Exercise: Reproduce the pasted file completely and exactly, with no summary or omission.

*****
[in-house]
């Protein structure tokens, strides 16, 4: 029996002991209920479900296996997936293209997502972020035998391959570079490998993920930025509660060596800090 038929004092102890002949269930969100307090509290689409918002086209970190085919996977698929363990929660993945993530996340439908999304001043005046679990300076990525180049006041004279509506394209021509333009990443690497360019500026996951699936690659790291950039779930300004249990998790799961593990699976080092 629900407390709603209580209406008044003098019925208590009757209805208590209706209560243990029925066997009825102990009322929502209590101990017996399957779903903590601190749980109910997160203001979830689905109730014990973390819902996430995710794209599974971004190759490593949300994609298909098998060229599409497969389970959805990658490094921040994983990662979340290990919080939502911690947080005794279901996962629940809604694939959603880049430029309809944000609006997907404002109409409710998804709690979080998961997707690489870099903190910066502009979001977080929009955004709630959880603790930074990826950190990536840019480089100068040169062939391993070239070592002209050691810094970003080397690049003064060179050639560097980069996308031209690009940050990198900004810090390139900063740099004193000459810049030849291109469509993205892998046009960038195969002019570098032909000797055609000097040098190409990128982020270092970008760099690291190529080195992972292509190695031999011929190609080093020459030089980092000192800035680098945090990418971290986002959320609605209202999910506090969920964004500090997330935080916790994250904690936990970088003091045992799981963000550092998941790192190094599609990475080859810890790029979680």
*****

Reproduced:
[in-house]
């Protein structure tokens, strides 16, 4: 029996002991209920479900296996997936293209997502972020035998391959570079490998993920930025509660060596800090 038929004092102890002949269930969100307090509290689409918002086209970190085919996977698929363990929660993945993530996340439908999304001043005046679990300076990525180049006041004279509506394209021509333009990443690497360019500026996951699936690659790291950039779930300004249990998790799961593990699976080092 629900407390709603209580209406008044003098019925208590009757209805208590209706209560243990029925066997009825102990009322929502209590101990017996399957779903903590601190749980109910997160203001979830689905109730014990973390819902996430995710794209599974971004190759490593949300994609298909098998060229599409497969389970959805990658490094921040994983990662979340290990919080939502911690947080005794279901996962629940809604694939959603880049430029309809944000609006997907404002109409409710998804709690979080998961997707690489870099903190910066502009979001977080929009955004709630959880603790930074990826950190990536840019480089100068040169062939391993070239070592002209050691810094970003080397690049003064060179050639560097980069996308031209690009940050990198900004810090390139900063740099004193000459810049030849291109469509993205892998046009960038195969002019570098032909000797055609000097040098190409990128982020270092970008760099690291190529080195992972292509190695031999011929190609080093020459030089980092000192800035680098945090990418971290986002959320609605209202999910506090969920964004500090997330935080916790994250904690936990970088003091045992799981963000550092998941790192190094599609990475080859810890790029979680």